The Metropolitan Correctional Center is no stranger to controversy. After a recent lawsuit over conditions that resulted in several COVID-19 outbreaks, the federal jail has yet to implement changes to make the facility genuinely safer, according to inmates and staff, who fear their health remains at risk.
When MCC was sued by inmates in June, over conditions they alleged placed them in undue danger of contracting COVID-19, U.S. District Judge Edgardo Ramos concluded that MCC had “failed to implement common-sense measures” to prevent the spread of coronavirus. Yet, Ramos stopped short of imposing a preliminary injunction on MCC Warden Martha Licon-Vitale, which would have forced Vitale to take concrete, court-mandated steps to improve conditions at MCC. Instead, the court ordered Vitale to submit twice-weekly coronavirus updates with no set requirements or deadlines. But sources close to the facility say that no new substantive coronavirus measures have been implemented.
A fundamental lack of liability lies at the heart of the issue, said local defense attorney Bruce Barket. “There aren’t really any consequences for them,” said Barket.
Fellow defense attorney Kenneth Montgomery agreed. “Federal judges are involved, but that’s like asking the police to police themselves. That’s never a good idea. There’s a ton of lawsuits that have been filed, but direct legal consequences? There would be none.”
Physicians at the start of the pandemic expressed their concerns about coronavirus outbreaks in correctional facilities. Correctional medical expert Brie Williams said, in a March press conference, that the “accelerated transmission and poor health outcomes of patients with COVID-19 in prisons and jails is extraordinarily high.”
As of September 10, 36 of MCC’s 600-plus inmates have tested positive for COVID-19, according to an update Warden Vitale sent to the courts. However, court documents and sworn inmate declarations state that many inmates presented flu-like symptoms in mid-March but only received testing days or sometimes weeks after they first became symptomatic.
The June lawsuit exposed dire conditions at MCC. According to court documents, a May 13 inspection by epidemiologist Dr. Homer Venters concluded that MCC had “inadequate sick-call systems, deficient COVID-19 screening and contact tracing, inadequate access to soap and cleaning supplies, and deficient isolation and quarantine procedures.”
“The place is still filthy,” said Barket. “One client told me that he’s had the same mask for a month and he finally threw it away because it was in tatters.”
Conditions inside MCC were corroborated by former inmate Thomas Bell, 40, who was released on August 20, after serving a little under a year at MCC as part of a five-year sentence for possession of a firearm in furtherance of drug trafficking.
Assistant U.S. Attorney Jean-David Barnea, who represents MCC, told the New York Law Journal in May that the MCC population had been “sub-divided into cohorts of no more than ten inmates” to limit the spread of COVID-19. Yet, Bell said he lived in a 26-man dorm with beds less than 3 feet apart. Bell added that inmates were given disposable masks in late March, and later received two cloth masks. But the cloth masks—sewn by federal prisoners— were shoddily made, hard to breathe in, and weren’t long enough to attach to the ears, he said.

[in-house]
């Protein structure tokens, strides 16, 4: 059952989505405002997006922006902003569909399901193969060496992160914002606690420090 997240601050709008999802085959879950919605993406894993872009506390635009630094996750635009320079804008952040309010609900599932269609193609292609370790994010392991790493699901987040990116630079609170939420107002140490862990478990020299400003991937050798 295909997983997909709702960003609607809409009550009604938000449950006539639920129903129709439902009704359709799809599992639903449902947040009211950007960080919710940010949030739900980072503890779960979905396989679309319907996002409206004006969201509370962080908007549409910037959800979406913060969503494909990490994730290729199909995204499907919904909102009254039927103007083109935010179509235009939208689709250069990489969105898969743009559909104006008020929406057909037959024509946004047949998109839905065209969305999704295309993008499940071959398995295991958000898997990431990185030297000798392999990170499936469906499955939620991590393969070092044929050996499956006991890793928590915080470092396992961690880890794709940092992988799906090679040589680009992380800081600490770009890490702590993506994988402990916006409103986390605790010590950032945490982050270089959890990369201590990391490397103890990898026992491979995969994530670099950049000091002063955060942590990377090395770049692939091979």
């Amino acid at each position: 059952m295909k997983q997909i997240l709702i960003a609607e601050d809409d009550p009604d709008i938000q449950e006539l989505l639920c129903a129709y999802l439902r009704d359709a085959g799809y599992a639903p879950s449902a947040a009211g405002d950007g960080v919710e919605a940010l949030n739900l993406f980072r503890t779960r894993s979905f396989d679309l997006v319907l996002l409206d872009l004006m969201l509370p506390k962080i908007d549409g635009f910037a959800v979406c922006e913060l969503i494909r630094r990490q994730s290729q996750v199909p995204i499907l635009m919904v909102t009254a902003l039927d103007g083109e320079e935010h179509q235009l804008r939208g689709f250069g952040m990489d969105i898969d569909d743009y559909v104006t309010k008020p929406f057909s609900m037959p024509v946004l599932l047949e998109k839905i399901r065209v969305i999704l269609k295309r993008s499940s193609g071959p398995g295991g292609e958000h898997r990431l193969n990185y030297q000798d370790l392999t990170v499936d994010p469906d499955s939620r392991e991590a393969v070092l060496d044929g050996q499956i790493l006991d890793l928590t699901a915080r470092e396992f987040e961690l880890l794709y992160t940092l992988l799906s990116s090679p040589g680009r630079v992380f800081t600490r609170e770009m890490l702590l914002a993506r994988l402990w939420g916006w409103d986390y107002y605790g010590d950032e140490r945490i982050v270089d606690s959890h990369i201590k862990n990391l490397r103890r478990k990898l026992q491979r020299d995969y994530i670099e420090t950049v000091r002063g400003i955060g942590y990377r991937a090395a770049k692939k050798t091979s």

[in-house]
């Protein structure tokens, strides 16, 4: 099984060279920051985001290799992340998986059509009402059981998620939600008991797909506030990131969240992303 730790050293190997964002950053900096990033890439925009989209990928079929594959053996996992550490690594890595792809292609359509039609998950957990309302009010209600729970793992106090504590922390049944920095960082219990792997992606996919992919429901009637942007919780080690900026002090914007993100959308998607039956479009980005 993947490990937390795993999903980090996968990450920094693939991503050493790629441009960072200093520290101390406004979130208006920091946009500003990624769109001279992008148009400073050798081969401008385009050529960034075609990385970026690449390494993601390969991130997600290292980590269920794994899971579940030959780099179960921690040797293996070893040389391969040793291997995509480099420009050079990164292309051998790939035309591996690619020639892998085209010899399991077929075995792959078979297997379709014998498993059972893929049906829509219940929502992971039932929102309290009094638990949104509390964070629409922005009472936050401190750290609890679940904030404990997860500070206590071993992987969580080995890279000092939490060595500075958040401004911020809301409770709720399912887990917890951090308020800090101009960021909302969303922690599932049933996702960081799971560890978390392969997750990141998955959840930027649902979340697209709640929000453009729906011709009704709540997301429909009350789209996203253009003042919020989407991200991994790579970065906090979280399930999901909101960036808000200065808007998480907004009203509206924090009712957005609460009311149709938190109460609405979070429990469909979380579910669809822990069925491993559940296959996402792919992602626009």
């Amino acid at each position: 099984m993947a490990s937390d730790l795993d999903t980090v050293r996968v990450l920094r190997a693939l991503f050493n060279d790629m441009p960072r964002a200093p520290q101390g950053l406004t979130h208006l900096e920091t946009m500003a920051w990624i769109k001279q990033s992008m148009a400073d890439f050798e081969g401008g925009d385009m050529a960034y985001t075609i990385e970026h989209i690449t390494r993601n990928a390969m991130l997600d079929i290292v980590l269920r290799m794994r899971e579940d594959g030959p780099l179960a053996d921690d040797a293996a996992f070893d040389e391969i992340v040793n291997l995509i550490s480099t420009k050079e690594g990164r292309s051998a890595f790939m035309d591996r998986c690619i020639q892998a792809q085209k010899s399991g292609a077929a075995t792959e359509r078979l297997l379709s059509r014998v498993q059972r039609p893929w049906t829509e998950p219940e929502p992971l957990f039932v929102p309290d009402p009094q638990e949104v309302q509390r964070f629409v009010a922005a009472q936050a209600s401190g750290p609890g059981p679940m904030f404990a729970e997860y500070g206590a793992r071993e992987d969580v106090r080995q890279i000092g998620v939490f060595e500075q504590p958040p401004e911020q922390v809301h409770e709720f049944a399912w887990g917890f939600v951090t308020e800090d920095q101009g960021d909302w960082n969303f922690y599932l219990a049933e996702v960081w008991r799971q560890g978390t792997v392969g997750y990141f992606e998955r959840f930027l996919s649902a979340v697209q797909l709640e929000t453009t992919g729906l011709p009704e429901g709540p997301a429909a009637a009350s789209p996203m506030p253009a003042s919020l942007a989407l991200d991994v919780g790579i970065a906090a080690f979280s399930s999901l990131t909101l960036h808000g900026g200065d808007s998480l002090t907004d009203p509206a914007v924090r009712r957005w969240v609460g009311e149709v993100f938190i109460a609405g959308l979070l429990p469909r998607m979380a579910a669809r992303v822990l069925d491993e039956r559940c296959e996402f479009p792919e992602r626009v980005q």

Inside MCC, current prisoners express frustration and fear. “There are still no real preventative measures for COVID-19,” said one inmate, who asked for anonymity in fear of retaliation by correctional officers. “We finally got new masks last week, for the first time in over a month…they told us to wash them because they’re the last ones we’re getting.” But with limited amounts of soap, it’s hard to keep masks clean, he said, adding that the washing machine in his unit has been broken for a month. “They have no idea how to handle this other than to lock us down. The medical staff has no idea what to do. If you end up testing positive, they just put you in isolation until you test negative or die.”
Susan D’Alessandro, the mother of a 33-year-old man incarcerated at MCC, said that inmates were recently given 2-in-1 shampoo and conditioner bottles to use as soap. “And that was right at the same time that they had no clean clothes,” said D’Alessandro.
Meanwhile, even though 47 staff members have tested positive for COVID-19 as of September 10, MCC still does not test its workers, said Tyrone Covington, president of the Council of Prisons Local 3148, a union for corrections employees.
“Staff have to find their own way to get tested… on their day off or if they utilize leave,” he said. “And there’s no contact tracing for staff. There are times when the agency doesn’t even know their employee has tested positive… the system at MCC is just broken.”
Warden Vitale noted the jail’s failure to “consistently perform” contact tracing for staff in a May letter to Judge Ramos, saying that “such investigations are now occurring.” Yet, in the September 10 update on MCC’s COVID-19 response, no such measures were recorded.
An MCC public information officer declined to comment on the reported lack of sanitary supplies and testing of staff.
“When you look at the constant positive cases in the inmate population, it’s clear the BOP measures are not working,” said Covington. The bottom line, he said, is that the continued “inaction of the Federal Bureau of Prisons” in facilities like MCC, could lead to another outbreak in the city, he said.
(Featured photo by Jim Henderson)